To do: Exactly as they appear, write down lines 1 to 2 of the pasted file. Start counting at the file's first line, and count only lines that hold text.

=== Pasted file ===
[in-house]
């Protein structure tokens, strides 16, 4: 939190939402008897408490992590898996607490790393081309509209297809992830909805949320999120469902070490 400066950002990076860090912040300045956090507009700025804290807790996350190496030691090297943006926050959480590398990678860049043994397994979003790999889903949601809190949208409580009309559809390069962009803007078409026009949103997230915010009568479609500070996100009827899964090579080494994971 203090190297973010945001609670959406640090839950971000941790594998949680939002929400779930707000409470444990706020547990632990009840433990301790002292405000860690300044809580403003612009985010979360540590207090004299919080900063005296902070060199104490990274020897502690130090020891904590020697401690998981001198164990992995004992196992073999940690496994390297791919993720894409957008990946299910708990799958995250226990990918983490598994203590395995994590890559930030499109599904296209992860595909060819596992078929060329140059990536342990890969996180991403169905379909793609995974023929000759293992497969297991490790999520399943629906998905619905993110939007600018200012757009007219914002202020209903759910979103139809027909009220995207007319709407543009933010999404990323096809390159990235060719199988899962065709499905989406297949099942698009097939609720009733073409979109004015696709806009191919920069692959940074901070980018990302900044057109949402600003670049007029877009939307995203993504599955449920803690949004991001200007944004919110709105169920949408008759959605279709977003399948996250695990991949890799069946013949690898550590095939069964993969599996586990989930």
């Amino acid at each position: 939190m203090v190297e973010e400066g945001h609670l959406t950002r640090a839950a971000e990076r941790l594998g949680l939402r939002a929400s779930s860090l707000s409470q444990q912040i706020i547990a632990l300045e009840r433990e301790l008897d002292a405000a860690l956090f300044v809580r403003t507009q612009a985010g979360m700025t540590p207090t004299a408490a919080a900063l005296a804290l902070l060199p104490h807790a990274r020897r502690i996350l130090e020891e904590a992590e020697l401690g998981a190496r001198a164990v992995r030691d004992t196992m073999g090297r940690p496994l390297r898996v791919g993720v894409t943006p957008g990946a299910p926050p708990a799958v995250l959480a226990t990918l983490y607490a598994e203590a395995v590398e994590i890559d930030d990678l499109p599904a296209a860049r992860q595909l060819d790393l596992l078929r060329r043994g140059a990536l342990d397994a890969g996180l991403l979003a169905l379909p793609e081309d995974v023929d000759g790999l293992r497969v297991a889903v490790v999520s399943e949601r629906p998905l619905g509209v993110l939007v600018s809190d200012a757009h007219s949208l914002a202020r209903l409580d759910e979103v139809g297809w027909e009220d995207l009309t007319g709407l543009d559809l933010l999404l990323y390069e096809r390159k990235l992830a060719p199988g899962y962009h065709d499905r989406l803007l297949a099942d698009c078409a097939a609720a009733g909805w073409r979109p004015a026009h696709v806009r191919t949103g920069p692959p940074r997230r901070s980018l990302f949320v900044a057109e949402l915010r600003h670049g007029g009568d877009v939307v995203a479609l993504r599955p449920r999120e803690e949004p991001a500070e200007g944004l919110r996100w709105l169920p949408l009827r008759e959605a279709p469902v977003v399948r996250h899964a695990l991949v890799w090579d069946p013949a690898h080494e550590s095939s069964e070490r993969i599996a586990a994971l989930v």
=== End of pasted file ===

[in-house]
């Protein structure tokens, strides 16, 4: 939190939402008897408490992590898996607490790393081309509209297809992830909805949320999120469902070490 400066950002990076860090912040300045956090507009700025804290807790996350190496030691090297943006926050959480590398990678860049043994397994979003790999889903949601809190949208409580009309559809390069962009803007078409026009949103997230915010009568479609500070996100009827899964090579080494994971 203090190297973010945001609670959406640090839950971000941790594998949680939002929400779930707000409470444990706020547990632990009840433990301790002292405000860690300044809580403003612009985010979360540590207090004299919080900063005296902070060199104490990274020897502690130090020891904590020697401690998981001198164990992995004992196992073999940690496994390297791919993720894409957008990946299910708990799958995250226990990918983490598994203590395995994590890559930030499109599904296209992860595909060819596992078929060329140059990536342990890969996180991403169905379909793609995974023929000759293992497969297991490790999520399943629906998905619905993110939007600018200012757009007219914002202020209903759910979103139809027909009220995207007319709407543009933010999404990323096809390159990235060719199988899962065709499905989406297949099942698009097939609720009733073409979109004015696709806009191919920069692959940074901070980018990302900044057109949402600003670049007029877009939307995203993504599955449920803690949004991001200007944004919110709105169920949408008759959605279709977003399948996250695990991949890799069946013949690898550590095939069964993969599996586990989930």